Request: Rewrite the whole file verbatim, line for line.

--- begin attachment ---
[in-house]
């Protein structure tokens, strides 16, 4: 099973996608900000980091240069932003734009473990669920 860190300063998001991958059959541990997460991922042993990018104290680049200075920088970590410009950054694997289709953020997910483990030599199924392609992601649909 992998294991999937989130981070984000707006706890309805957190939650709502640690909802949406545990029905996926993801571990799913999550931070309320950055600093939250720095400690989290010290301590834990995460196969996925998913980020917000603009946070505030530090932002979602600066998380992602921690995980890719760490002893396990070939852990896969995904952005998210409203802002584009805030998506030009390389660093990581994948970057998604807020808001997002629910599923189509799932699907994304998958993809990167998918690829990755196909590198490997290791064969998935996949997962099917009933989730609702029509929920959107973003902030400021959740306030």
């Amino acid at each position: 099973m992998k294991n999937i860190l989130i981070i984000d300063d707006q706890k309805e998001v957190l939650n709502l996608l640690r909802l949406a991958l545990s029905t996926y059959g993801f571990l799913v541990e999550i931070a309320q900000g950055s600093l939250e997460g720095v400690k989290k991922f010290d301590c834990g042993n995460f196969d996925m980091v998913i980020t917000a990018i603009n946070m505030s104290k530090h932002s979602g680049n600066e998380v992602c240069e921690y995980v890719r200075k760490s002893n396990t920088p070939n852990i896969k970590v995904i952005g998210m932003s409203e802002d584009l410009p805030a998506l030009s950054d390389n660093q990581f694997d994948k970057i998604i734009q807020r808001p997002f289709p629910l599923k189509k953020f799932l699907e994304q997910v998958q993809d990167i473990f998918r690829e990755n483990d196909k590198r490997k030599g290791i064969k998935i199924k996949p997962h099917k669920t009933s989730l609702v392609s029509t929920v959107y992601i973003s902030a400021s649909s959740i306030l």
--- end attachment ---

[in-house]
């Protein structure tokens, strides 16, 4: 099973996608900000980091240069932003734009473990669920 860190300063998001991958059959541990997460991922042993990018104290680049200075920088970590410009950054694997289709953020997910483990030599199924392609992601649909 992998294991999937989130981070984000707006706890309805957190939650709502640690909802949406545990029905996926993801571990799913999550931070309320950055600093939250720095400690989290010290301590834990995460196969996925998913980020917000603009946070505030530090932002979602600066998380992602921690995980890719760490002893396990070939852990896969995904952005998210409203802002584009805030998506030009390389660093990581994948970057998604807020808001997002629910599923189509799932699907994304998958993809990167998918690829990755196909590198490997290791064969998935996949997962099917009933989730609702029509929920959107973003902030400021959740306030």
């Amino acid at each position: 099973m992998k294991n999937i860190l989130i981070i984000d300063d707006q706890k309805e998001v957190l939650n709502l996608l640690r909802l949406a991958l545990s029905t996926y059959g993801f571990l799913v541990e999550i931070a309320q900000g950055s600093l939250e997460g720095v400690k989290k991922f010290d301590c834990g042993n995460f196969d996925m980091v998913i980020t917000a990018i603009n946070m505030s104290k530090h932002s979602g680049n600066e998380v992602c240069e921690y995980v890719r200075k760490s002893n396990t920088p070939n852990i896969k970590v995904i952005g998210m932003s409203e802002d584009l410009p805030a998506l030009s950054d390389n660093q990581f694997d994948k970057i998604i734009q807020r808001p997002f289709p629910l599923k189509k953020f799932l699907e994304q997910v998958q993809d990167i473990f998918r690829e990755n483990d196909k590198r490997k030599g290791i064969k998935i199924k996949p997962h099917k669920t009933s989730l609702v392609s029509t929920v959107y992601i973003s902030a400021s649909s959740i306030l």